This book challenges the dominant scholarly tion that the Qur'an must be interpreted through the medieval commentaries shaped by the biography of the prophet Muhammad, arguing instead that the text is best read in light of Christian and Jewish scripture. The Qur'an, in its use of allusions, depends on the Biblical kwledge of its audience. However, medieval Muslim commentators, working in a context of religious rivalry, developed stories that separate Qur'an and Bible, which this book brings back together. In a series of studies involving the devil, Adam, Abraham, Jonah, Mary, and Muhammad among others, Reylds shows how modern translators of the Qur'an have followed medieval Muslim commentary and demonstrates how an appreciation of the Qur'an's Biblical subtext uncovers the richness of the Qur'an's discourse. Presenting unique interpretations of 13 different sections of the Qur'an based on studies of earlier Jewish and Christian literature, the author substantially re-evaluates Muslim exegetical literature. Thus The Qur'an and Its Biblical Subtext, a work based on a profound regard for the Qur'an's literary structure and rhetorical strategy, poses a substantial challenge to the standard scholarship of Qur'anic Studies. With an approach that bridges early Christian history and Islamic origins, the book will appeal t only to students of the Qur'an but of the Bible, religious studies and Islamic history.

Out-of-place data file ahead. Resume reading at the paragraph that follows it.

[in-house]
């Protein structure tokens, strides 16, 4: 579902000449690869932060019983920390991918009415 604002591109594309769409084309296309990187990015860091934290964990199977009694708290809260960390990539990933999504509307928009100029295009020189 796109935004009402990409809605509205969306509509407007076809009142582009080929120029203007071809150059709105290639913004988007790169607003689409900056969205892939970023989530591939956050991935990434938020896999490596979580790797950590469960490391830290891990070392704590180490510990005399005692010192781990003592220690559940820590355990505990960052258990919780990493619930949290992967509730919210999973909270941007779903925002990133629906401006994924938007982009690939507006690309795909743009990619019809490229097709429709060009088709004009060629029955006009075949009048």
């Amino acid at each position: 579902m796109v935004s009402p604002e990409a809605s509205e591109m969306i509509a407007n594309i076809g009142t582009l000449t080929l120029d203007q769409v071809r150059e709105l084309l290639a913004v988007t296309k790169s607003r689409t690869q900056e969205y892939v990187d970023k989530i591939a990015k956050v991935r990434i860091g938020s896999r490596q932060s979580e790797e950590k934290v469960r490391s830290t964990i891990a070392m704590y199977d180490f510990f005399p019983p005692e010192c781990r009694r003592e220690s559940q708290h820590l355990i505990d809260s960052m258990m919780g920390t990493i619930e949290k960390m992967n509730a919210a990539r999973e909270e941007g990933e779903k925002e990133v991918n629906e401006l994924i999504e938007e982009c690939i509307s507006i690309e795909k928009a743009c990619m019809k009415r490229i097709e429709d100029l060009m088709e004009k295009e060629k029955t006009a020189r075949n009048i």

Gabriel Said Reynolds is Associate Professor of Islamic Studies and Theology at the University of Notre Dame (USA). He works on Qur'anic Studies and Muslim-Christian Relations and is the author of A Muslim Theologian in the Sectarian Milieu, the translator of 'Abd al-Jabbar's A Critique of Christian Origins, and the editor of The Qur'an in Its Historical Context.